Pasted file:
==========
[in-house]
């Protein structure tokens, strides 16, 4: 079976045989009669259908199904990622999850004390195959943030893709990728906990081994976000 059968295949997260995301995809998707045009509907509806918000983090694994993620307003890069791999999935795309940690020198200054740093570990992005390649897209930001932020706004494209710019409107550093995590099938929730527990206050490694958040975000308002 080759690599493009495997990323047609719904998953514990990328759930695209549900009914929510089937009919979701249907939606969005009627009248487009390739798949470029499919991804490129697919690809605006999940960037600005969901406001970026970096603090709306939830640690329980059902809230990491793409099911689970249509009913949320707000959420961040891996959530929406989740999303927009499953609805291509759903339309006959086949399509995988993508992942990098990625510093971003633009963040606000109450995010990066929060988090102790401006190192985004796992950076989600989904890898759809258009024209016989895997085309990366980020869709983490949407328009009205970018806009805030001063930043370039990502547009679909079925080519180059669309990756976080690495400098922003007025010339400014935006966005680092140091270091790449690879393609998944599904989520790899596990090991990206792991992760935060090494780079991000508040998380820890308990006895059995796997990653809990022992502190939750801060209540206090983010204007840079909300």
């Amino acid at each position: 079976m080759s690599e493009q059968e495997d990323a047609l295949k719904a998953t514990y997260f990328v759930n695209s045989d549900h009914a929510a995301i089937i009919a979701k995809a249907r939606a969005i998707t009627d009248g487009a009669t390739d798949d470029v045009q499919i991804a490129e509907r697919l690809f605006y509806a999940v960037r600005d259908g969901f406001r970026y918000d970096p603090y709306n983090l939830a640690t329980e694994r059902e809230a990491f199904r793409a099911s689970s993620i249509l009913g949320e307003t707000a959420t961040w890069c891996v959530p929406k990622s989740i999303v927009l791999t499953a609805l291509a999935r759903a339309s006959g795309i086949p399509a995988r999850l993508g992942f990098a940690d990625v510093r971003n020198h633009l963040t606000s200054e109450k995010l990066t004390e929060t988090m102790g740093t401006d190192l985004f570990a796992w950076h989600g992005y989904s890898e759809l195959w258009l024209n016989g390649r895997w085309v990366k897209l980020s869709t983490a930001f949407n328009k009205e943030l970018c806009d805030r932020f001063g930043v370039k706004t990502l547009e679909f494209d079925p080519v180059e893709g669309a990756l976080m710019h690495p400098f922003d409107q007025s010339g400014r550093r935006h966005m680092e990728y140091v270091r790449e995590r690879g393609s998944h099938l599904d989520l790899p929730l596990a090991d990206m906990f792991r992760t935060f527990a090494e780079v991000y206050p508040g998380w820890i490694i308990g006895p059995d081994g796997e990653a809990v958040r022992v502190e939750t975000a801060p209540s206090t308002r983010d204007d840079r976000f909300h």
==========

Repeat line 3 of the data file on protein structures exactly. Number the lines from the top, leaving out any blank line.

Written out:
């Amino acid at each position: 079976m080759s690599e493009q059968e495997d990323a047609l295949k719904a998953t514990y997260f990328v759930n695209s045989d549900h009914a929510a995301i089937i009919a979701k995809a249907r939606a969005i998707t009627d009248g487009a009669t390739d798949d470029v045009q499919i991804a490129e509907r697919l690809f605006y509806a999940v960037r600005d259908g969901f406001r970026y918000d970096p603090y709306n983090l939830a640690t329980e694994r059902e809230a990491f199904r793409a099911s689970s993620i249509l009913g949320e307003t707000a959420t961040w890069c891996v959530p929406k990622s989740i999303v927009l791999t499953a609805l291509a999935r759903a339309s006959g795309i086949p399509a995988r999850l993508g992942f990098a940690d990625v510093r971003n020198h633009l963040t606000s200054e109450k995010l990066t004390e929060t988090m102790g740093t401006d190192l985004f570990a796992w950076h989600g992005y989904s890898e759809l195959w258009l024209n016989g390649r895997w085309v990366k897209l980020s869709t983490a930001f949407n328009k009205e943030l970018c806009d805030r932020f001063g930043v370039k706004t990502l547009e679909f494209d079925p080519v180059e893709g669309a990756l976080m710019h690495p400098f922003d409107q007025s010339g400014r550093r935006h966005m680092e990728y140091v270091r790449e995590r690879g393609s998944h099938l599904d989520l790899p929730l596990a090991d990206m906990f792991r992760t935060f527990a090494e780079v991000y206050p508040g998380w820890i490694i308990g006895p059995d081994g796997e990653a809990v958040r022992v502190e939750t975000a801060p209540s206090t308002r983010d204007d840079r976000f909300h």